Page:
by – Kai, lead somatic sexologist
It’s OK to explore vulnerabilities as sexual beings. In-fact this is essential in having a state of sexual wellness and awareness.
I recently listened to vulnerability researcher Brene Brown talk about vulnerability and shame and I was inspired so much by her research that I had to take pen to paper and write this blog.
Brown defines vulnerability as an “emotional risk, exposure and uncertainty, which can fill our daily lives”. According to Brown, vulnerability is our most accurate measurement of courage. She believes vulnerability is the birthplace of innovation, creativity and change. Her research is an essential component to my work as a somatic sexologist and sex educator. People who come and see me are often at their most vulnerable and for many people there is a lot of uncertainty attached to the exploration of their sexual beings.
Brown states “to create is to make something that has never existed before”. This is true when exploring your sexual wellbeing. One of my functions as a somatic sexologist is to help guide and educate you to create new sexual experiences and spaces that may have not existed for you, or may have existed, but over time have become dormant, troublesome, or even shameful.
When it comes to our sexual wellbeing it’s important to be able to adapt and change.
This change however, like any kind of change can be daunting. As human beings we often fear what we don’t know and often prefer to stay in those comfort zones even if we aren’t happy within them.
Creating this change starts simply with a dialogue around shame. How many people have had their sexual beings shamed? I would estimate that most of human society has at one time or another experienced sexual shame. Generally, shame starts in childhood and as a result the plasticity of the brain becomes wired in such a way that it flows through to adulthood. Essentially this wiring can remain with a person for life, or until a time comes that they are aware of the sexual shame and do something to break the cycle. Shame doesn’t discriminate and can occur at any stage of a person’s life.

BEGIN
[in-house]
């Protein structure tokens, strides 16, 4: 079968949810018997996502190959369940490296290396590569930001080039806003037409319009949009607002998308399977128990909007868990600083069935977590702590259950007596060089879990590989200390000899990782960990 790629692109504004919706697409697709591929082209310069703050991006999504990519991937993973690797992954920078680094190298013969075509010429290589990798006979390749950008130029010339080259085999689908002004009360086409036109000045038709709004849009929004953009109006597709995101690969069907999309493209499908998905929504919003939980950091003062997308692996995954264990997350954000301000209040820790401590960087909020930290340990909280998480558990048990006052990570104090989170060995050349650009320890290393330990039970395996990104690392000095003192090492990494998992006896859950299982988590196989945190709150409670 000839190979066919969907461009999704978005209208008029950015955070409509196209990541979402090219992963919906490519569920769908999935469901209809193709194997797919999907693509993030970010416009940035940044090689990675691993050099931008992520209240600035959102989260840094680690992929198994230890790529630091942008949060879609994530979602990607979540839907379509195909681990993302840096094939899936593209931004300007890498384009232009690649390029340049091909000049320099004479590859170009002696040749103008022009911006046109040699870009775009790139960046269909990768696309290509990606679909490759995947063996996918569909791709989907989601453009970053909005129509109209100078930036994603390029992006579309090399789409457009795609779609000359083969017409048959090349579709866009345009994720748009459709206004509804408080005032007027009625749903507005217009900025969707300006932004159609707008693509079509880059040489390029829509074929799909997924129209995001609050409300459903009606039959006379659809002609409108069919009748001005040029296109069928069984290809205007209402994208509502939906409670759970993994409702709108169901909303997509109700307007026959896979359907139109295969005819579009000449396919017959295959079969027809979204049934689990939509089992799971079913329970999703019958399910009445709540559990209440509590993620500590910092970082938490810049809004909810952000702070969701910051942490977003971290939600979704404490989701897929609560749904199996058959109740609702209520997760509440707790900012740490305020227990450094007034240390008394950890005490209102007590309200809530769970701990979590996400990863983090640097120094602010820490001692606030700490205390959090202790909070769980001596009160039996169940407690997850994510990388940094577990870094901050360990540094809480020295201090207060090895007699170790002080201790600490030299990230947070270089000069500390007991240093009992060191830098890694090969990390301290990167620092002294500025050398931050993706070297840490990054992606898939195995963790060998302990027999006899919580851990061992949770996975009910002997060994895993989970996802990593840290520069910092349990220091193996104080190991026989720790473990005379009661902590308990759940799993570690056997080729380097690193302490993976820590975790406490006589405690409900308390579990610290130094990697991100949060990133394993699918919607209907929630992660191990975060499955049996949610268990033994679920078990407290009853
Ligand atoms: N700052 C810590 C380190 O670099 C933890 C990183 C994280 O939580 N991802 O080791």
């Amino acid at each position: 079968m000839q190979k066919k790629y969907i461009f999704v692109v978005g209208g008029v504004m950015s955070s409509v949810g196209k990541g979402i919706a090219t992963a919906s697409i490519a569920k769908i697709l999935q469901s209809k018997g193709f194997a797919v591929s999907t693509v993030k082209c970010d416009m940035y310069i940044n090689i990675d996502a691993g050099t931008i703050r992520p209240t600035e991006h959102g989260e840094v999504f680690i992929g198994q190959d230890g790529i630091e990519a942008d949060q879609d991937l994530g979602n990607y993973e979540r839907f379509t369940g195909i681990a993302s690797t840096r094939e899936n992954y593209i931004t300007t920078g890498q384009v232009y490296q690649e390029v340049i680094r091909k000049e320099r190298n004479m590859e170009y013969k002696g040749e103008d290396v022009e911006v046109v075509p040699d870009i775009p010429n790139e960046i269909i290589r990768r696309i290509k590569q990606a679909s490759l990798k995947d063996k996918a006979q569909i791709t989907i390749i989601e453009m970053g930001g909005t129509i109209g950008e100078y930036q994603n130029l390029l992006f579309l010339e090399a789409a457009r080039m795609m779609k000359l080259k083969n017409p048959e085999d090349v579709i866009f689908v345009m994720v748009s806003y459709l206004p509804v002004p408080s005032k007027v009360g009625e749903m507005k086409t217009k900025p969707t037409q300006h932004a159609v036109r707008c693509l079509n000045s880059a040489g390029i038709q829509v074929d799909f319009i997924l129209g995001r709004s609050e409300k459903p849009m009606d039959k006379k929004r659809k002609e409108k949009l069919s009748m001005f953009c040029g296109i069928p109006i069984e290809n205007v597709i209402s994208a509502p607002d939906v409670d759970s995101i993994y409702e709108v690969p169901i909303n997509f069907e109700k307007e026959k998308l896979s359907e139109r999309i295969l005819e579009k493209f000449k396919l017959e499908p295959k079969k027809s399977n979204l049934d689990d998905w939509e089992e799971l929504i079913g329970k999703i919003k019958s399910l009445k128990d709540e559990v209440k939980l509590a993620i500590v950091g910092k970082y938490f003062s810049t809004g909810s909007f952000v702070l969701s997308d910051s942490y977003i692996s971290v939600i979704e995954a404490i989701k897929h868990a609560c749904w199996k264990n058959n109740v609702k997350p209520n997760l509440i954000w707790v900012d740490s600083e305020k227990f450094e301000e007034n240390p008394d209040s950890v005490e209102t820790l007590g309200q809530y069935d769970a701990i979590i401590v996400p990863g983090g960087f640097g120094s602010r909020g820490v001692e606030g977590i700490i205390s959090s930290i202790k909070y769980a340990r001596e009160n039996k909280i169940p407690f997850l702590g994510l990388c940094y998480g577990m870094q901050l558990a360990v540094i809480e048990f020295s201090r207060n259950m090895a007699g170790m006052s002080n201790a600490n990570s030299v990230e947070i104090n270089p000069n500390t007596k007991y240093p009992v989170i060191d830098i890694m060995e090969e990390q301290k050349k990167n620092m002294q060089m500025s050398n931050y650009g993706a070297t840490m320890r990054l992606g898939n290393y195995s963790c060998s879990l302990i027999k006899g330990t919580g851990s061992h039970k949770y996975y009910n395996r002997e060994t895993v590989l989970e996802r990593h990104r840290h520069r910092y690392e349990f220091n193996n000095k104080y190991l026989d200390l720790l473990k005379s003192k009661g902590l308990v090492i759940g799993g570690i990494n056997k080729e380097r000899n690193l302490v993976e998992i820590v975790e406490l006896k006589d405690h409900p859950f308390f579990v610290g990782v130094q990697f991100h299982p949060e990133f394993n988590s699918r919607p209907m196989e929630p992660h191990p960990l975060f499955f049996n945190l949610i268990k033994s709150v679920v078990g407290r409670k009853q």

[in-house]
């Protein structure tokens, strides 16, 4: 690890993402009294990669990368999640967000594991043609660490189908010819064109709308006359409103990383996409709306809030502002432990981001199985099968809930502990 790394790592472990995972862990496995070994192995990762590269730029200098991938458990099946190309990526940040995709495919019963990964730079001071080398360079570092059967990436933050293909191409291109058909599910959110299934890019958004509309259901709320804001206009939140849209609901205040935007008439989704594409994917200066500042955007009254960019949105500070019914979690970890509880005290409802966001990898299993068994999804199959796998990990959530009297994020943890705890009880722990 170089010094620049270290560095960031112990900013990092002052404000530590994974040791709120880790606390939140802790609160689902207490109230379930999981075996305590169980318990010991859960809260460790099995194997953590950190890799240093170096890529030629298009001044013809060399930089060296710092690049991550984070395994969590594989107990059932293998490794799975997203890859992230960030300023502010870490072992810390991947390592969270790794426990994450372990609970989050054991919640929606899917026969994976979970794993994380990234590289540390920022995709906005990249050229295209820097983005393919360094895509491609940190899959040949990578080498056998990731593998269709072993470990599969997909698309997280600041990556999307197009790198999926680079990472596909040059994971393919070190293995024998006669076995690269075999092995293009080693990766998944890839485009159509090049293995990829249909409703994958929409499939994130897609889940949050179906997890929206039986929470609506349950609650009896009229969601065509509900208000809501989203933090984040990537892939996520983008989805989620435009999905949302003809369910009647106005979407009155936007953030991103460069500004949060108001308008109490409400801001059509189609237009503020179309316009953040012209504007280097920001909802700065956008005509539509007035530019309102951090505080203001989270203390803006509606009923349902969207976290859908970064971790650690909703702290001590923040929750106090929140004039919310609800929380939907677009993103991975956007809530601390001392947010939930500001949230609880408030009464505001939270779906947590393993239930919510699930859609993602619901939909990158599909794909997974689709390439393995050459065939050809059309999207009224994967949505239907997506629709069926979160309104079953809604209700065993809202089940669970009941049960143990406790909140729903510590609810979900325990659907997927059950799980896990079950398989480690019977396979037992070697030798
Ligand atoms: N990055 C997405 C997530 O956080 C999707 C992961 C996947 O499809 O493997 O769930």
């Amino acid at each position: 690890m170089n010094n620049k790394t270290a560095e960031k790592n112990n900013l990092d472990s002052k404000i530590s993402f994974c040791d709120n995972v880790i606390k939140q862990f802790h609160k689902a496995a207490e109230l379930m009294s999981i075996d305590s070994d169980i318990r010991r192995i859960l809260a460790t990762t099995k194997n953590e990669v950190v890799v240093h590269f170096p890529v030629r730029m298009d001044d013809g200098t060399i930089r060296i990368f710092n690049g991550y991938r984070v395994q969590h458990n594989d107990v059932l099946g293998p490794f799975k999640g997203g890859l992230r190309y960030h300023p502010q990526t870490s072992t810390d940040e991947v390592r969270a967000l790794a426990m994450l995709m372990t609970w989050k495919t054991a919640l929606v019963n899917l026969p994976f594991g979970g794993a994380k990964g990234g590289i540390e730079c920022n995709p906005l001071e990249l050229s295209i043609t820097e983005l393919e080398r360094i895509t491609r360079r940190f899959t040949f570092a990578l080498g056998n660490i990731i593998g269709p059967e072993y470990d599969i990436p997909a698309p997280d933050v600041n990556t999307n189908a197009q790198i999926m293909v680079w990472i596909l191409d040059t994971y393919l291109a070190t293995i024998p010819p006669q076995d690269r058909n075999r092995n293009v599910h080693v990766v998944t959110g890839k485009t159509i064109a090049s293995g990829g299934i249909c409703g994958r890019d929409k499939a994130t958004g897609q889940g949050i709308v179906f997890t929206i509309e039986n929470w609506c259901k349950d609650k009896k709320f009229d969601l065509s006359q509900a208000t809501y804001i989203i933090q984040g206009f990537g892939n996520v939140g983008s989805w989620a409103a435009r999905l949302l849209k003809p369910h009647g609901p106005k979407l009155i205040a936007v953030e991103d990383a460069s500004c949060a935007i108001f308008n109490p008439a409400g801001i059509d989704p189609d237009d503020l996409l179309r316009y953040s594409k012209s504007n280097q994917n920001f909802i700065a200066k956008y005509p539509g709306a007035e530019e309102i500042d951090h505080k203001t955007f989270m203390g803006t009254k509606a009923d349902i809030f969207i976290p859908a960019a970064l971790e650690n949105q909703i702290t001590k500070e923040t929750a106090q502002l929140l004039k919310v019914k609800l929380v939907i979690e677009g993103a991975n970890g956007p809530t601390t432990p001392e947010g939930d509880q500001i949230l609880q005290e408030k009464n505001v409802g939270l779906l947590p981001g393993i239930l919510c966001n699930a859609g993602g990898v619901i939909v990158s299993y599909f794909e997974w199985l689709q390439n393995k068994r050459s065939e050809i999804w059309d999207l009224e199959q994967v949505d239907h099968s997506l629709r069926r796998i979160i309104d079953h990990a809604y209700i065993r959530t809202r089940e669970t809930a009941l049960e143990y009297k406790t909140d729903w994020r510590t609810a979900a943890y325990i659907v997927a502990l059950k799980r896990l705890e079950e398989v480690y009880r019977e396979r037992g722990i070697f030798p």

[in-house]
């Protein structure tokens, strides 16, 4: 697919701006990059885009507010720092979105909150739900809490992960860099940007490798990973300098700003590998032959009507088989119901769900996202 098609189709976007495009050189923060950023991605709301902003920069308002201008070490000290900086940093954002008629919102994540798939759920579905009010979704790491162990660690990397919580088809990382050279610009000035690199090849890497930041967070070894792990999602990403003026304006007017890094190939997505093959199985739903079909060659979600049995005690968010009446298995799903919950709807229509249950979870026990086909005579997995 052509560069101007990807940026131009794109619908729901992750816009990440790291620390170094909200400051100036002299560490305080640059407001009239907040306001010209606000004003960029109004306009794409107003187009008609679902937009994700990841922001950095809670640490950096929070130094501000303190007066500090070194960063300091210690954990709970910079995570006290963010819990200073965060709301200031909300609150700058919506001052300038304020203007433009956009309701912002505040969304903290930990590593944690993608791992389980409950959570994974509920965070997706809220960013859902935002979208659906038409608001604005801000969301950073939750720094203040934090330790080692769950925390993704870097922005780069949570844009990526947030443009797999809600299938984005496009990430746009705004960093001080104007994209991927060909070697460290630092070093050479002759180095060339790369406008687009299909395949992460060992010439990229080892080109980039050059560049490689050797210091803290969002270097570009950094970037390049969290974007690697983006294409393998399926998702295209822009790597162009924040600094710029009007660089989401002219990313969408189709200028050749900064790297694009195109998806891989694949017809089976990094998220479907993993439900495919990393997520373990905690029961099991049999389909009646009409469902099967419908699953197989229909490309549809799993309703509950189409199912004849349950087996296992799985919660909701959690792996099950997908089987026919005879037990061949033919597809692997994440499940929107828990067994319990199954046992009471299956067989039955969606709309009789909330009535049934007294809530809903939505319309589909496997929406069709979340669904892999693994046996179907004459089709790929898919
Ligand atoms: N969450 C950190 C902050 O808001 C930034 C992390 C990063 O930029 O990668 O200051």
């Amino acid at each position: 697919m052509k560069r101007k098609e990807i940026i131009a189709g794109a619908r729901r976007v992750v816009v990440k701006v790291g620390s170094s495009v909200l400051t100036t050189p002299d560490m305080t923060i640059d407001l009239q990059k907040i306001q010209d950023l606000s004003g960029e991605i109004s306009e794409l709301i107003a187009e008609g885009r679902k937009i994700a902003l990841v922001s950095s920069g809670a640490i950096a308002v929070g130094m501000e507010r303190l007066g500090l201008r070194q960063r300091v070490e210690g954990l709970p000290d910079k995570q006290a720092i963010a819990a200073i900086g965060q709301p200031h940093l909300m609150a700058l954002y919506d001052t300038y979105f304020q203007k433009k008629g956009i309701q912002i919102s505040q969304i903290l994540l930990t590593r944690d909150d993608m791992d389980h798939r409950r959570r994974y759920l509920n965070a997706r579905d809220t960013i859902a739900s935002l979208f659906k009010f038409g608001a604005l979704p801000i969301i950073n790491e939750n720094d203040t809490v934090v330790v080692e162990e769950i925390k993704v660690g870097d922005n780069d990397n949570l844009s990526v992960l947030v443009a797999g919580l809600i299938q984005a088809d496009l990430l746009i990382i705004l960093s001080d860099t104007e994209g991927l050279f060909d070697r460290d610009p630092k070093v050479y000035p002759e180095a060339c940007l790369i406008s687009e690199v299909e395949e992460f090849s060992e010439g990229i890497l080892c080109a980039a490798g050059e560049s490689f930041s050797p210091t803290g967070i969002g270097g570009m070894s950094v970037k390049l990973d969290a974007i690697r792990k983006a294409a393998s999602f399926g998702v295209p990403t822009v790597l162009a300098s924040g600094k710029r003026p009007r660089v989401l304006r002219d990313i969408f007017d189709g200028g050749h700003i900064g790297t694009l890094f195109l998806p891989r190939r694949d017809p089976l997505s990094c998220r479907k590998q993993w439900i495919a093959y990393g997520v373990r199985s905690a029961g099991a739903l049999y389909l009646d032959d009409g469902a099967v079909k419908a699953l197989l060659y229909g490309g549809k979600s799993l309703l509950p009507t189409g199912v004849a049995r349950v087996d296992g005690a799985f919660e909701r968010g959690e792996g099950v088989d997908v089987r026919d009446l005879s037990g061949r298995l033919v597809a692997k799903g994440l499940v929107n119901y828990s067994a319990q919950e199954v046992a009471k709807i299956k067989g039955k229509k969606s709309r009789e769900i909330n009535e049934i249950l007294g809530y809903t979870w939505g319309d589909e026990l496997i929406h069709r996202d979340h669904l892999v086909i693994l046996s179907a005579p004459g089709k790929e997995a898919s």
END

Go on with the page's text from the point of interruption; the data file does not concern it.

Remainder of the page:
There are many forms of sexual shame, I will mention just a few:
- Being told your genitals are not normal looking, maybe your labia or clitoris are larger than some? may be you are intersex?
- Being told that having a foreskin is dirty and not natural.
- Using infant/childhood circumcision to recreate a clean penis or diminish the natural sensations of penis or clitoris.
- Being told off by your caregiver for touching your genitals as a child.
- Being told off for masturbating or feeling that masturbation is sinful and dirty.
Even expressing nudity, the purest form of the human body is often shamed. I will give you the simple example of mothers breastfeeding in public. Are you someone who feels disgusted when you see a woman breastfeeding? If so, why is that? Is it because breasts are sexually erotic? Why should we shame breasts? Breasts are natures way of nurturing, providing nutrition and yes sexual pleasure.
Humans are naturally curious about their sexual exploration. Generally, I don’t like using the term normal but when it comes to sexual shame nothing is abnormal about being a sexually embodied human.
As Brown points out, “shame is a feeling of I am bad”, a “focus on self”/ “I am a mistake”. I want to bring your awareness to Browns correlations of shame. Shame is highly associated with “addictions, depression, violence, aggression, bullying, suicide”.
This thing we call shame has a deep effect on our sexual well being. We as sexual beings we need to break the sexual shame cycle. I want people to think about how they look at themselves and others around them, talk about the positive and negative sexual experiences they have.
Browns antidote to shame is to “douse it with empathy, so it can’t survive”. If that is the solution next time you feel yourself being sex negative towards some challenging sexual taboo I challenge you to put yourself in the taboos position. Ask yourself questions. Recognise the shame you have built or are building around the taboo. Know that you are cementing this within your brain.
If you have ever considered working with Polysoma and have doubts as to why you can’t, you should ask yourself why you can instead.
At Polysoma we too have the same vulnerabilities as everyone else, the only difference is we have the courage to put ourselves out there. So what are you waiting for? Get in touch today, we can help you explore sexual shame that you might be experiencing.